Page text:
Five generations of Fenocchios have been producing wine from their holdings in Monforte d’Alba since 1894. Most of the production was sold locally up until 1964, when the ambitious and energetic Giacomo Fenocchio took over the estate. In his quest to make the finest wines in all of Barolo, he purchased prime parcels in Cannubi and nearby Castellero, but his focus was always on what he liked to call the heart of the Barolo area, the Bussia.
In April of 1989, Giacomo passed away, leaving his young son Claudio to take over all farming and winemaking duties for the estate. As Claudio explains it, it was a challenging time for Barolo. Many producers were pushing a “new way” to make Barolo, and having great commercial success; but Claudio never strayed from the path of tradition. He continued producing his wines with the time honored techniques of the classic style: organic farming, with long fermentations on the skins and aging only in large Slavonian oak casks. Today Claudio’s wines exhibit a level of terroir clarity that is only found in the top echelon of producers. If you’re looking for the next star winemaker in Italy, look no further. In October of 2014, The New York Times rated Fenocchio in second position in a tasting of 2010 Barolos – coming behind only Elio Altare and ahead of Elio Grasso, Massolino, and Vietti. Claudio now manages 14 hectares of vineyards in Barolo, Castiglione Falletto and of course, the Bussia of Monforte. Total average annual production is about 8,000 cases.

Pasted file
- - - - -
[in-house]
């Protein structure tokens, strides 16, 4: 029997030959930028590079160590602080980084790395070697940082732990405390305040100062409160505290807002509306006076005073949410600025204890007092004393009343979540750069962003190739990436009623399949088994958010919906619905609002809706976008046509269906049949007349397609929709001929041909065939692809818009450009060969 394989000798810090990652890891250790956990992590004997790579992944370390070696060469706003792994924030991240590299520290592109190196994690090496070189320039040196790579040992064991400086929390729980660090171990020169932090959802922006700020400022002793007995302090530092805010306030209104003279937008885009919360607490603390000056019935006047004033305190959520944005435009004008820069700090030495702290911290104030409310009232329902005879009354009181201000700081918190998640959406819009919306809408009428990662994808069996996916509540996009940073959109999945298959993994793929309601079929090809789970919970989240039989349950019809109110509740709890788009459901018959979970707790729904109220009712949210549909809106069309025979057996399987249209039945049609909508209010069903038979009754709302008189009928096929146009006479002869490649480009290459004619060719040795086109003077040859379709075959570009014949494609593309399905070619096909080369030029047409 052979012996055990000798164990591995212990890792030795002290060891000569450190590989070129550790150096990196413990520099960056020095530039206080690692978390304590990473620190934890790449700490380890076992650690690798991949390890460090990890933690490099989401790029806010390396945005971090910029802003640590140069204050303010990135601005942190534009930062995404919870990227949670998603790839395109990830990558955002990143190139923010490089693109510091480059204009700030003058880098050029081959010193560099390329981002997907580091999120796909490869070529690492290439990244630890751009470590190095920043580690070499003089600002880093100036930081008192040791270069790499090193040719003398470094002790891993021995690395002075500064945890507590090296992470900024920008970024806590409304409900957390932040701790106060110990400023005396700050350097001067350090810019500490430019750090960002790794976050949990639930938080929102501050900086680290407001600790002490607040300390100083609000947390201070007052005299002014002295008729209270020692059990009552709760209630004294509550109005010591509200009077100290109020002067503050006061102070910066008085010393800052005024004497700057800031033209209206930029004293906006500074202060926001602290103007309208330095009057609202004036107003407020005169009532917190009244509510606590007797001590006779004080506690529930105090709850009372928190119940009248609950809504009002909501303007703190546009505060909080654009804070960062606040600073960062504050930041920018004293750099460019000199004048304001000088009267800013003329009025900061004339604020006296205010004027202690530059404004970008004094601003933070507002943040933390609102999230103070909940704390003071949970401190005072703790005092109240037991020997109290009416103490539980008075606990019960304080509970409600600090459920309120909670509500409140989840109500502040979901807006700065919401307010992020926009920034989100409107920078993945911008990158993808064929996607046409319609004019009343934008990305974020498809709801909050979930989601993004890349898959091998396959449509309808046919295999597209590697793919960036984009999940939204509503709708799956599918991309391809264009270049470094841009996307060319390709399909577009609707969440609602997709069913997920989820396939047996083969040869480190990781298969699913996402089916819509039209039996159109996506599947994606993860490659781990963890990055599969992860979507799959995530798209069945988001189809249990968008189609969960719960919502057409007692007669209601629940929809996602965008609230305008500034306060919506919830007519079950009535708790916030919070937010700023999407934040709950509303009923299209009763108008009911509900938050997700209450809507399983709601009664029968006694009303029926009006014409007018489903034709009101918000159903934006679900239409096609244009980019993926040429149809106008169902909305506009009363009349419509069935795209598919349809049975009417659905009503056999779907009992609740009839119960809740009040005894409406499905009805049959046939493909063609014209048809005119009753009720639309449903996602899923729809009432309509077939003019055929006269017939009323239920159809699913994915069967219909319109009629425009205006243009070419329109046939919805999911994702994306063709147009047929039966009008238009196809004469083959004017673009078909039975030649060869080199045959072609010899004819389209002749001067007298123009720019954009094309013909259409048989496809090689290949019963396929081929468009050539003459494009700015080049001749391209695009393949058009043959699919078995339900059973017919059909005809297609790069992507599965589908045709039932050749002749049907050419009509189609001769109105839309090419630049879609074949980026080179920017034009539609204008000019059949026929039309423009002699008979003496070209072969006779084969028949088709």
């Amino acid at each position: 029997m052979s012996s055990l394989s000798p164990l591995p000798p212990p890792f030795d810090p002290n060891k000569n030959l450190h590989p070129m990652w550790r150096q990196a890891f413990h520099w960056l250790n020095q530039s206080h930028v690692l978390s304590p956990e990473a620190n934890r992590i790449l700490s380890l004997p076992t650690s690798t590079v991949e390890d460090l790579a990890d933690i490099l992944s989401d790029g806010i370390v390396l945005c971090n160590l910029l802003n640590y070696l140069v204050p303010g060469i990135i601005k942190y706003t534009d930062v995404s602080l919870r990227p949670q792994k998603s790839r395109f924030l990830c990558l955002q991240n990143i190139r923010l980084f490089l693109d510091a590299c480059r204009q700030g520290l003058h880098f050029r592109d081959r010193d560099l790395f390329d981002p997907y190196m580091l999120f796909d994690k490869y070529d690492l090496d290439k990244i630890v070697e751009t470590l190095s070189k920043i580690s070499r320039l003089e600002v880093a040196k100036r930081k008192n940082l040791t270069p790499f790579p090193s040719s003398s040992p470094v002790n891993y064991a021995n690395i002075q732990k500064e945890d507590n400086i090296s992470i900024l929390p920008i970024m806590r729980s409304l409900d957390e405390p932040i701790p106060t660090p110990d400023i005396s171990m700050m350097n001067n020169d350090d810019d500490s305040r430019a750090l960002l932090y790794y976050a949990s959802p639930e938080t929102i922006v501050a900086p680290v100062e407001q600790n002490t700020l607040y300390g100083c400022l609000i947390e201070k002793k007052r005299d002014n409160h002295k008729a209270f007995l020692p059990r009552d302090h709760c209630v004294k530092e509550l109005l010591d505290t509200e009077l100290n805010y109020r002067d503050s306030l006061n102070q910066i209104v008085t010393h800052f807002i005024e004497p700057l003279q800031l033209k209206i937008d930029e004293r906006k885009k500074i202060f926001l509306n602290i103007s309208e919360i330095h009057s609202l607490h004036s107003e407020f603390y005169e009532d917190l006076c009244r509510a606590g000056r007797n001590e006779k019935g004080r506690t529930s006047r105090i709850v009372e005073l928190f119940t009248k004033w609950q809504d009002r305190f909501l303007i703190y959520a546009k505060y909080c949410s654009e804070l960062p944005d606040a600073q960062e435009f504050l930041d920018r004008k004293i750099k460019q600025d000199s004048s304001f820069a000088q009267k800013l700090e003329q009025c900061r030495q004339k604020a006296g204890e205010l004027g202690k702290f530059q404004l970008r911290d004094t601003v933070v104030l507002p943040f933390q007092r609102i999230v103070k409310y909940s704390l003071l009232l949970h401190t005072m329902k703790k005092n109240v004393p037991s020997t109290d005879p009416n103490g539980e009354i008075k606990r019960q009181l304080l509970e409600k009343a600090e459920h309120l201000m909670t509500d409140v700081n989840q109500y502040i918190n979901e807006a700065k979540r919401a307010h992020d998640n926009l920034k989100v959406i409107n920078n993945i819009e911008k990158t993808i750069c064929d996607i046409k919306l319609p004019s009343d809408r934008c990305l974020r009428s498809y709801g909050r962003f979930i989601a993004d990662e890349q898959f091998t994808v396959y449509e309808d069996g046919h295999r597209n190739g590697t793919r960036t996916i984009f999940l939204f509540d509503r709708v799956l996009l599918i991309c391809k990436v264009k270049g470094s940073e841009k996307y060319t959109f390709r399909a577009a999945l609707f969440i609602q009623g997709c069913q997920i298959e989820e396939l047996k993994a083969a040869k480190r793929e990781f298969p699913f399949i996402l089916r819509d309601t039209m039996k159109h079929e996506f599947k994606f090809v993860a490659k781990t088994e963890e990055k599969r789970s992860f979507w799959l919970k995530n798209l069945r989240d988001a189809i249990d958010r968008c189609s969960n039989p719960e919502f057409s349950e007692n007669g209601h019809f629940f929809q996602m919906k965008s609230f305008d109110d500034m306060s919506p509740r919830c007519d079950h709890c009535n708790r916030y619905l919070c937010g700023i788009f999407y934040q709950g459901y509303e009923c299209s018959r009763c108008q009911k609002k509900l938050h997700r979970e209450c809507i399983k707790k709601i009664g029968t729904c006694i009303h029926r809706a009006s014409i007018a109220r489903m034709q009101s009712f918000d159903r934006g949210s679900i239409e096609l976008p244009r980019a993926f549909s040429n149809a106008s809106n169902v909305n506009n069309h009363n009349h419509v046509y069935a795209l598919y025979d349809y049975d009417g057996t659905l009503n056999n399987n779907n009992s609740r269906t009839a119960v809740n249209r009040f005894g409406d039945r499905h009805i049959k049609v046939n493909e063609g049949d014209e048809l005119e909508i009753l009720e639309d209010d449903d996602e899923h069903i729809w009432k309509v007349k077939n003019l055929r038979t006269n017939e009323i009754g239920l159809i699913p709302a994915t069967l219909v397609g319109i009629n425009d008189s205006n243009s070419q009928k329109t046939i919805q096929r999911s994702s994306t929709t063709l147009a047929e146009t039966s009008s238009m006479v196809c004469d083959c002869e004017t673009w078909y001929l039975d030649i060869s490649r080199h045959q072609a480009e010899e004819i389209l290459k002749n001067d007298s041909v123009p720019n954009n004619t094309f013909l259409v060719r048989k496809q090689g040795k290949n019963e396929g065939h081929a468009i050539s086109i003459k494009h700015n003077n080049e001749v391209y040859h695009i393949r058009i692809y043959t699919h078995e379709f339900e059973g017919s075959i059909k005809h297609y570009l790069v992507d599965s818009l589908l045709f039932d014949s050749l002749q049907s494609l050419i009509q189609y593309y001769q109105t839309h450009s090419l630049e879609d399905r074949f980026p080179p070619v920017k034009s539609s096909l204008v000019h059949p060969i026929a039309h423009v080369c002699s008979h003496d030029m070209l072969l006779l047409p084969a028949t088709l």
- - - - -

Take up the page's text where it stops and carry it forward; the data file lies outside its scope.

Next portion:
With prices that frankly do not come close to approximating the astronomical quality of the wines, it’s painfully obvious that Fenocchio should be on the radar of Barolo lovers everywhere.